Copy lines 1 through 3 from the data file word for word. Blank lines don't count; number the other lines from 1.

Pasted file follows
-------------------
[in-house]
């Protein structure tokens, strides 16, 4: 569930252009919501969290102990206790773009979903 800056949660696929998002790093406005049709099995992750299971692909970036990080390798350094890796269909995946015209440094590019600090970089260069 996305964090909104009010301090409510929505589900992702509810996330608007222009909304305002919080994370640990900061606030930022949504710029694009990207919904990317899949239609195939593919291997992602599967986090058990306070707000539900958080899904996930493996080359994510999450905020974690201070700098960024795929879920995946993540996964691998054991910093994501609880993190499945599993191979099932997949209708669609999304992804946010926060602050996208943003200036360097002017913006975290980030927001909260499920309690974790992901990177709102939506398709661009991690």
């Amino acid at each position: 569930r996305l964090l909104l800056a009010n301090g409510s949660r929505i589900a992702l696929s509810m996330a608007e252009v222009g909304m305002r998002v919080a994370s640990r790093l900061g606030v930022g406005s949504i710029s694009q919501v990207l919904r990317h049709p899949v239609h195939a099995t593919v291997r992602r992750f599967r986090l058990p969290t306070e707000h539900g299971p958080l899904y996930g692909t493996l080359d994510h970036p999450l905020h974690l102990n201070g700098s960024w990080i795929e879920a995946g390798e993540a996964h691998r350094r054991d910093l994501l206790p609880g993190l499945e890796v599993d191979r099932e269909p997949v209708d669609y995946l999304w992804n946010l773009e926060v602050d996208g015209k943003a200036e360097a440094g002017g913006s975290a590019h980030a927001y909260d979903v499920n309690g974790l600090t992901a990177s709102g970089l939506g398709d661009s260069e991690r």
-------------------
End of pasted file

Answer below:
[in-house]
């Protein structure tokens, strides 16, 4: 569930252009919501969290102990206790773009979903 800056949660696929998002790093406005049709099995992750299971692909970036990080390798350094890796269909995946015209440094590019600090970089260069 996305964090909104009010301090409510929505589900992702509810996330608007222009909304305002919080994370640990900061606030930022949504710029694009990207919904990317899949239609195939593919291997992602599967986090058990306070707000539900958080899904996930493996080359994510999450905020974690201070700098960024795929879920995946993540996964691998054991910093994501609880993190499945599993191979099932997949209708669609999304992804946010926060602050996208943003200036360097002017913006975290980030927001909260499920309690974790992901990177709102939506398709661009991690």
């Amino acid at each position: 569930r996305l964090l909104l800056a009010n301090g409510s949660r929505i589900a992702l696929s509810m996330a608007e252009v222009g909304m305002r998002v919080a994370s640990r790093l900061g606030v930022g406005s949504i710029s694009q919501v990207l919904r990317h049709p899949v239609h195939a099995t593919v291997r992602r992750f599967r986090l058990p969290t306070e707000h539900g299971p958080l899904y996930g692909t493996l080359d994510h970036p999450l905020h974690l102990n201070g700098s960024w990080i795929e879920a995946g390798e993540a996964h691998r350094r054991d910093l994501l206790p609880g993190l499945e890796v599993d191979r099932e269909p997949v209708d669609y995946l999304w992804n946010l773009e926060v602050d996208g015209k943003a200036e360097a440094g002017g913006s975290a590019h980030a927001y909260d979903v499920n309690g974790l600090t992901a990177s709102g970089l939506g398709d661009s260069e991690r």